To understand how the agreement will work to create regionally integrated supply chains, it’s critical to understand the composition of the agreement. Ultimately, RCEP is split between two groups – developed and developing countries. The first group is made up of economic powerhouses, such as Japan, South Korea and China (although, Beijing still classifies China as a developing market), as well as the advanced economies of Australia and New Zealand. The second group is comprised of the 10 countries that make up the Association of Southeast Asian Nations (ASEAN), which includes Brunei, Cambodia, Indonesia, Laos, Myanmar, the Philippines, Singapore, Thailand and Vietnam.
Without question, the group of developed nations will be the biggest beneficiaries. Their businesses will now have the ability to set up production bases in countries with lower labor rates to supply critical raw materials and intermediate product inputs, enhancing productivity and efficiency of production and making their goods more competitive domestically and internationally. They will achieve this by leveraging duty-free imports from the ASEAN’s developing nations and the harmonized administration of using one trade agreement across the continent, rather than the more burdensome process of reconciling free trade certification across the multiple trade regimes that exist today.
They will also establish satellite offices to service growing consumption in the digital and service sectors. In fact, the ASEAN countries are anticipated to have the fastest rates of growth for data centers, currently hosting 23% of all RCEP data centers, most of which are in Singapore, Malaysia and Indonesia.
A New Frontier
For U.S. firms to compete within Asia, they will need to make the same level of investment as their counterparts in South Korea, Japan and China. That means establishing supply chains designed specifically to service the Asian market by leveraging the cost efficiencies associated with RCEP and centralizing production within the continent without having to rely on inputs from locations in Mexico, India and other key sourcing markets. RCEP allows for the cumulation of goods across RCEP member states to qualify as originating goods, which allows U.S. firms to spread production across multiple RCEP member states in order to mitigate risk through redundancies and to optimize labor skill and/or availability.
To be sure, the use of RCEP and Asia-centralized supply chains will not necessarily be a simple process and intra-RCEP transport may not be as seamless as some firms may be accustomed to with the USMCA. The customs procedures for RCEP are more onerous than those of the USMCA and other multilateral trade agreements. The agreement’s implementation occurred with the simultaneous update to Harmonized System classification codes by the World Customs Organization, creating the opportunity for misclassification of goods, particularly where RCEP’s HS codes have not been updated in a timely manner. Firms trading between RCEP countries will need to be scrupulous with the multitude of documentation required to claim preferential duty and expend the necessary time checking whether it is the RCEP or the ASEAN agreement which offers the lower preferential duty rates for each supply chain. Moreover, many of the RCEP countries still lack the port and roadway infrastructure to support high-volume movement of goods and – unlike the USMCA – movement between RCEP countries will often require ocean transport, which will eventually become easily accessible but remains challenging in today’s environment.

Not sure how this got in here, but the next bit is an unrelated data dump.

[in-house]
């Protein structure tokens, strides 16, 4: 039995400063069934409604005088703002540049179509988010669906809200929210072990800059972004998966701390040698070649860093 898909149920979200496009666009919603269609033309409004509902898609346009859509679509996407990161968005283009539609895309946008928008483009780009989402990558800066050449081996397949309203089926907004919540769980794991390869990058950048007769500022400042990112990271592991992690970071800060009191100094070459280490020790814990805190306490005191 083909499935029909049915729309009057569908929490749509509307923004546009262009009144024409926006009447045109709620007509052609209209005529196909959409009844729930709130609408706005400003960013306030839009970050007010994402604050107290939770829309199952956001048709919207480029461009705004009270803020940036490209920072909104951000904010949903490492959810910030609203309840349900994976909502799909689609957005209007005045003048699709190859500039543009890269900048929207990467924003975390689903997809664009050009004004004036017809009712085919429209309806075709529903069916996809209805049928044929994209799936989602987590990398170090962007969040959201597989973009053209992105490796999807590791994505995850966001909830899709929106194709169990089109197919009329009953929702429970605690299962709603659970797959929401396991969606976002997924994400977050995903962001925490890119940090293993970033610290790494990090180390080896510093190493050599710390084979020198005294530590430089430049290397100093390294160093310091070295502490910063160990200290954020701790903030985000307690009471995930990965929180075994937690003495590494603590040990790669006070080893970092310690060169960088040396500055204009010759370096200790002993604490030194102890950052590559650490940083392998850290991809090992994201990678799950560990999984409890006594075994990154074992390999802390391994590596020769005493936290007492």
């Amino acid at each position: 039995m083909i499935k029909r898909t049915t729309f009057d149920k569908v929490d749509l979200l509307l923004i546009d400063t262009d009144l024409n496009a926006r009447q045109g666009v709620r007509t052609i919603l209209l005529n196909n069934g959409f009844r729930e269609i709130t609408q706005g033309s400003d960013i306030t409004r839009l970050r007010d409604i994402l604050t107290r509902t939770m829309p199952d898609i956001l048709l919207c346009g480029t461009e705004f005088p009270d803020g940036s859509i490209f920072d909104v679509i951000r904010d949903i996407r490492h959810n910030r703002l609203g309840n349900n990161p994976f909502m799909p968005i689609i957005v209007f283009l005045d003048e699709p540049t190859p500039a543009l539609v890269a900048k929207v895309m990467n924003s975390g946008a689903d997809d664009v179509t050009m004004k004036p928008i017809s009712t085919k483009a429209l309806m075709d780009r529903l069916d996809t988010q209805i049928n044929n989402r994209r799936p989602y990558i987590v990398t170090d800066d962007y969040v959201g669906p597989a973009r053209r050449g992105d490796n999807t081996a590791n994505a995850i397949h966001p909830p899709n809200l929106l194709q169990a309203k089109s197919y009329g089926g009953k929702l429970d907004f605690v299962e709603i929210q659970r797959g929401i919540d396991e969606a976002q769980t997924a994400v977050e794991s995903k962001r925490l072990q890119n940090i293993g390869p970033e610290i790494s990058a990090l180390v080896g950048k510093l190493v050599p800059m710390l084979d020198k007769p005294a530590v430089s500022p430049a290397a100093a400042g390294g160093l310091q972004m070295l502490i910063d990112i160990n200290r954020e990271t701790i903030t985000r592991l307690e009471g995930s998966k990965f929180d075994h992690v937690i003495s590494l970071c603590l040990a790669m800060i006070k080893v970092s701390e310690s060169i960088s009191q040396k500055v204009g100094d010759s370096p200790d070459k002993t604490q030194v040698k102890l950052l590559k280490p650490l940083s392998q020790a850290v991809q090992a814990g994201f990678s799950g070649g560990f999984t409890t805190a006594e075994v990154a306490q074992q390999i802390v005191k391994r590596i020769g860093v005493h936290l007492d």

The Near-Term View
While RCEP will usher in a new era and new regional dynamics, it could be some time before firms in the region can take full advantage. Four countries have yet to ratify the trade deal and among those that have, customs authorities have not yet put in place the mechanisms necessary to effectively process goods under the new trade regime. Many businesses across the continent continue to grapple with the challenges wrought by the pandemic – from on-again-off-again lockdowns and disrupted production to container shortages and soaring freight rates. Most firms will prioritize overcoming these challenges over studying the nuances of RCEP’s myriad provisions.
Nevertheless, the region’s developed nations will waste little time to set in motion the efficiencies that will allow them to be more competitive within the region and in key consumer markets in the West where consumer demand remains insatiable and could further escalate should the omicron variant result in a return to lockdowns in America.
U.S. firms should waste little time, not only in understanding the advantages RCEP may offer to them, but how it may change the competitive landscape in Asia and indeed around the world.
Steven Guo is a Shanghai-based trade consultant with almost 20 years of experience helping businesses optimize their trade practices in Asia Pacific and navigate China’s increasingly complex trade environment.